Wednesday, May 4, 2011

The Diary Quilt: A Key to Understanding...

I'm taking a break today from showing you pictures of my Diary Quilt, and instead am going to explain a little bit about it.

I gave a pretty thorough introduction post when I started, and this post won't duplicate that but will instead share a little bit of my thought processes along the way. How did I choose which blocks to include? How did I narrow down my life to these few images?

I hope this post will make the other Diary Quilt posts a bit more interesting to the non-quilters who read my blog, which I realize is the majority of you. Thanks, much, for bearing with me as I share this journey here on the blog.

The basic premise of the Diary Quilt is that the maker breaks his or her life into 5 or 10 year increments, then jots down the most vivid or significant memories for each segment.  Then it's time to flip through the book, or other quilt block sources, and decide which memories lend themselves well to being portrayed as a quilt block (or find a way to do so, if there's a bold enough memory that doesn't have an easy solution).

Mimi Dietrich has done a great job of compiling all sorts of blocks that work well for this, and the majority of my selections come from her book. Not all, but most. She also gives great tips for adding personal embellishments to the blocks, making each one your own, etc. so that the finished quilt truly tells your personal story.

So, that's what I did. And I wound up with various things -- a nice, neat 4-block row that I am calling "Heritage Row" -- the blocks I've shared so far that represent my grandparents and parents. Three blocks that together make up my elementary school and junior high school days. Four blocks that sum up my high school and college years. Those finish out my pre-married life.

Then there's a block for my wedding, and a block for each of my boys, and a block that symbolizes our family as a whole. A slew of blocks that encompass various aspects of motherhood and my life since then -- pets, and school books, and beach trips; frequent moves, and new friends, and a family of Americans living in Brazil.  Even a nod to my new hobby of quilting (and my lifelong pattern of creative hobbies).

And then blocks that look at the future -- continued travel, and dreams I hope will come true. Who knows, maybe one day I'll do a "Part Two" quilt, but for now I'm content to sew away, stitching together the stories that I'll one day tell my grandkids. A whole string of imperfect stitches, holding together the fabric pictures that sum up my life so far. There's a certain kind of deep-felt joy that comes from working on a project I know is going to matter to my loved ones.

I'm excited to work on this project, and thrilled to share it with each of you. I've worked quite a ways ahead of the blog, because I make it a point to share each block with the person(s) who inspired it before I share it here with the rest of you, and I have to say -- the block I'm working on today is I think my favorite so far. The memories and thoughts that flood my mind while I sew are just pure happiness to revisit, which is I think my favorite thing about this quilt in general.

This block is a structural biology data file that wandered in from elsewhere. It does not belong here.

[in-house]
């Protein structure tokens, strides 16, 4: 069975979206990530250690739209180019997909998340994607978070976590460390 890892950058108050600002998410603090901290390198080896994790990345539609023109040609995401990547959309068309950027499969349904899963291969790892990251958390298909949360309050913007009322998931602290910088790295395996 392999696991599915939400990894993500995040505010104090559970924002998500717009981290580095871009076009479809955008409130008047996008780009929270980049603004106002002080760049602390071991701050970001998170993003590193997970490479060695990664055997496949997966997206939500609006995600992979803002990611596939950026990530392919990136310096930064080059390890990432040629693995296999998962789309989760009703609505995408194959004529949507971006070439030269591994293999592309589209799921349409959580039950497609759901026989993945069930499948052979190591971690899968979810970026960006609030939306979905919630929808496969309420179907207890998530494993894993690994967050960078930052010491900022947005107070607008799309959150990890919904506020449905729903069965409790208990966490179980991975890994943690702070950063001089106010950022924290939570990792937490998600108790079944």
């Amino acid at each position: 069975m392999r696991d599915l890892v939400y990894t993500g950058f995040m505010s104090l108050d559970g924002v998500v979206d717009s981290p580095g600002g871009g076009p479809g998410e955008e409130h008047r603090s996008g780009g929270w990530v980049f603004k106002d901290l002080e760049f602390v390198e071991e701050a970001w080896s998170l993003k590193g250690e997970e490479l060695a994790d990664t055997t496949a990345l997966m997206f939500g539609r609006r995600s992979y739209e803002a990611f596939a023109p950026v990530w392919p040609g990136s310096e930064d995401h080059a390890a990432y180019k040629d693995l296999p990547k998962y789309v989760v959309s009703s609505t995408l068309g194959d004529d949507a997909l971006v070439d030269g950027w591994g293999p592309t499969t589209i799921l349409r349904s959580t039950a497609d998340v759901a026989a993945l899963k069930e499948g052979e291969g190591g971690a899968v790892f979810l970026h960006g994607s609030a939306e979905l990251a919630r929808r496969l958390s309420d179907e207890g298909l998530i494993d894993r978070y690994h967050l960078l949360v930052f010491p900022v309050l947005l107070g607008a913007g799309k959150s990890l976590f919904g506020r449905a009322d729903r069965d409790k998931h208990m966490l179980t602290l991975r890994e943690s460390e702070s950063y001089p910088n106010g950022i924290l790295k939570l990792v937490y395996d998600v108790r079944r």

I can't wait to share the rest of my Diary Quilt with you, and I hope you enjoy reading my stories. If you were going to tell your story, what medium or means would you choose?? 


  1. My first response is words, because telling stories is what I love to do.

    Upon reflection, however, it would be really fun to tell it through food and/or recipes. I can think of lots of recipes that are deeply symbolic to me, and would really represent phases of my life.

    That's actually kind of a fun idea!

    I love that you are doing this project, by the way!

  2. I love the idea of a diary quilt. Maybe I'll get to it one day when I wrap up some of my other projects. I've been thinking of buying the book Sylvia's Bridal Sampler from Elm Creek Quilts because the samples I've seen online are simply gorgeous. I don't know if I'd have the time or patience for it, but I can dream. :-)

  3. I love the idea of a diary quilt! But I'm not a quilter, or even a seamstress, and I have no real desire to be--the finished product draws me, as does the decision-making process, but the mechanics of quilting ... I have no desire to do that. I think my journey will be recorded for my kids and grandkids through my blog, and through scrapbooking once I get back to a point where I can do it. (Apparently trying to scrapbook with a 10-month-old who constantly wants to be held isn't such a good idea.)

  4. I see my blog as a scrapbook for the moment. I'm really enjoying the diary quilt posts - seeing you learn and share your new skills.

    Like the idea of a recipe book too.